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EDA investor and former executive Jim Hogan is optimistic about automotive electronics, but he has some concerns as well. At the recent Design Automation Conference (DAC 2015), he delivered a speech titled “The Looming Quality, Reliability, and Safety Crisis in Automotive Electronics...Why is it and what can we do to avoid it?"
Hogan gave the keynote speech for IP Talks!, a series of over 30 half-hour presentations located at the ChipEstimate.com booth. Presenters included ARM, Cadence, eSilicon, Kilopass, Sidense, SilabTech, Sonics, Synopsys, True Circuits, and TSMC. Held in an informal setting, the talks addressed the challenges faced by SoC design teams and showed how the latest developments in semiconductor IP can contribute to design success.
Jim Hogan delivers keynote speech at DAC 2015 IP Talks!
Hogan talked about several phases of automotive electronics. These include assisted driving to avoid collisions, controlled automation of isolated tasks such as parallel parking, and, finally, fully autonomous vehicles, which Hogan expects to see in 15 to 20 years. The top immediate priorities for automotive electronics designers, he said, will be government regulation, fuel economy, advanced safety, and infotainment.
More Code than a Boeing 777
According to Hogan, today’s automobiles use 50-100 microcontrollers per car, resulting in a worldwide automotive semiconductor market of around $40 billion. The global market for advanced automotive electronics is expected to reach $240 billion by 2020. Software is growing faster in the automotive market than it is in smartphones. Hogan quoted a Ford vice president who observed that there are more lines of code in a Ford Fusion car than a Boeing 777 airplane.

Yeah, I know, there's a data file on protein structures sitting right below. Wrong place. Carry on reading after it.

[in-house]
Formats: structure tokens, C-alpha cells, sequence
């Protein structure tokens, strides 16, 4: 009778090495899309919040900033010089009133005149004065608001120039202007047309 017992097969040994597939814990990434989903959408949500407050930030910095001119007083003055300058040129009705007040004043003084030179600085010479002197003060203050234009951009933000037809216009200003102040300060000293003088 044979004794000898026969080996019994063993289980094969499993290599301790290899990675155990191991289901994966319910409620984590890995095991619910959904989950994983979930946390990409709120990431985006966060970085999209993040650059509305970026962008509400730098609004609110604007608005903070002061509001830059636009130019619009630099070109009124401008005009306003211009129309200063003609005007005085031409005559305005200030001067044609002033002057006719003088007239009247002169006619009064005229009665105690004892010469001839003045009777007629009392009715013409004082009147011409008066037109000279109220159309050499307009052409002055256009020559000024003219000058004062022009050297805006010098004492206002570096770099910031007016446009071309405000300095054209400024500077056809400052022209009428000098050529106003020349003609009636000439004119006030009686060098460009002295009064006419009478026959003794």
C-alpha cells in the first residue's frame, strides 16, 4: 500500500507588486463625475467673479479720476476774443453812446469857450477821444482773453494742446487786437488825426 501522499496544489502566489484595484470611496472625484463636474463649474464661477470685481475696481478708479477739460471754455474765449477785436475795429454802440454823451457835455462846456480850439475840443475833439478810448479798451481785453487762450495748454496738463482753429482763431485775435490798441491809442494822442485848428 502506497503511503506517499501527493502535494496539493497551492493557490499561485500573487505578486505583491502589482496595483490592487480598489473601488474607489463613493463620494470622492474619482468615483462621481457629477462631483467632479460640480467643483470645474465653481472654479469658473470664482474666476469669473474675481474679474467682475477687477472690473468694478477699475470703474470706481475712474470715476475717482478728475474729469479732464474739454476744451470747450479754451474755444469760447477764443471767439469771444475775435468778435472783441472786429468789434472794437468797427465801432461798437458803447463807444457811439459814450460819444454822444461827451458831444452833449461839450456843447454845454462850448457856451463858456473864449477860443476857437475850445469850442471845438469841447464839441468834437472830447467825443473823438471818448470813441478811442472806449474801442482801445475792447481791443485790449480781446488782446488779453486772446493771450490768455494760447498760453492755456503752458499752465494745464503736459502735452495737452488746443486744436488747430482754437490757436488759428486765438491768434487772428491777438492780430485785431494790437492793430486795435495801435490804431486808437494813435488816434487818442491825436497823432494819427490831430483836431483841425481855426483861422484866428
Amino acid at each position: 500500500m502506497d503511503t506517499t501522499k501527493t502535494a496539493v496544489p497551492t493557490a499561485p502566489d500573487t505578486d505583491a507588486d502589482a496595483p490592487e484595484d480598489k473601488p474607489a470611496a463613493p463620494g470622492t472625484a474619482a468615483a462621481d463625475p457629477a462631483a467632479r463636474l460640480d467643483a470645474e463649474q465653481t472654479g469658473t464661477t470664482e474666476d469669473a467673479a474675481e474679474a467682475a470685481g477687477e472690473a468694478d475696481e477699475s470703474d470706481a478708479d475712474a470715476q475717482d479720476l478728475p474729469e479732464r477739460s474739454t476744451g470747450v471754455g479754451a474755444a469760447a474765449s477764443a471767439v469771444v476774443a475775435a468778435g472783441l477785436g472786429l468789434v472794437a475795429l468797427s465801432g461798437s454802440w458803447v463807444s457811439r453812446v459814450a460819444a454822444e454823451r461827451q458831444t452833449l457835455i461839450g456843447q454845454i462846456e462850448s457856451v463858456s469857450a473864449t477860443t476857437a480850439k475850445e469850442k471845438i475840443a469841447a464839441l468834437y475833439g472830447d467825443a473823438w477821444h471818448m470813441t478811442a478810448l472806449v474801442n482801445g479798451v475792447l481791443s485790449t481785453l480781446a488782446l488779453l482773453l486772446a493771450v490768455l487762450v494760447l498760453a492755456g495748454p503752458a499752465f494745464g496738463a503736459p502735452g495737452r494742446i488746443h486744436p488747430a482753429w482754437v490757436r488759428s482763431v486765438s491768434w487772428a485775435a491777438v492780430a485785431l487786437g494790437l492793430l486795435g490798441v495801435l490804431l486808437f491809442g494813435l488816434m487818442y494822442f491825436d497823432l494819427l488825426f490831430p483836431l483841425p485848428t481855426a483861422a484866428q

One unique challenge for automotive electronics designers is long-term reliability. This is because a typical U.S. car stays on the road for 15 years, Hogan said. Americans are holding onto new vehicles for a record 71.4 months.
Another challenge is regulatory compliance. Aeronautics is highly regulated from manufacturing to air traffic control, and the same will probably be true of automated cars. Hogan speculated that the Department of Transportation will be the regulatory authority for autonomous cars. Today, automotive electronics providers must comply with the ISO26262 automotive functional safety specification.
So where do we go from here? “We’ve got to change our mindset,” Hogan said. “We’ve got to focus on safety and reliability and demand a different kind of engineering discipline.” You can watch Hogan’s entire presentation by clicking on the video icon below, or clicking here. You can also watch other IP Talks! videos from DAC 2015 here.
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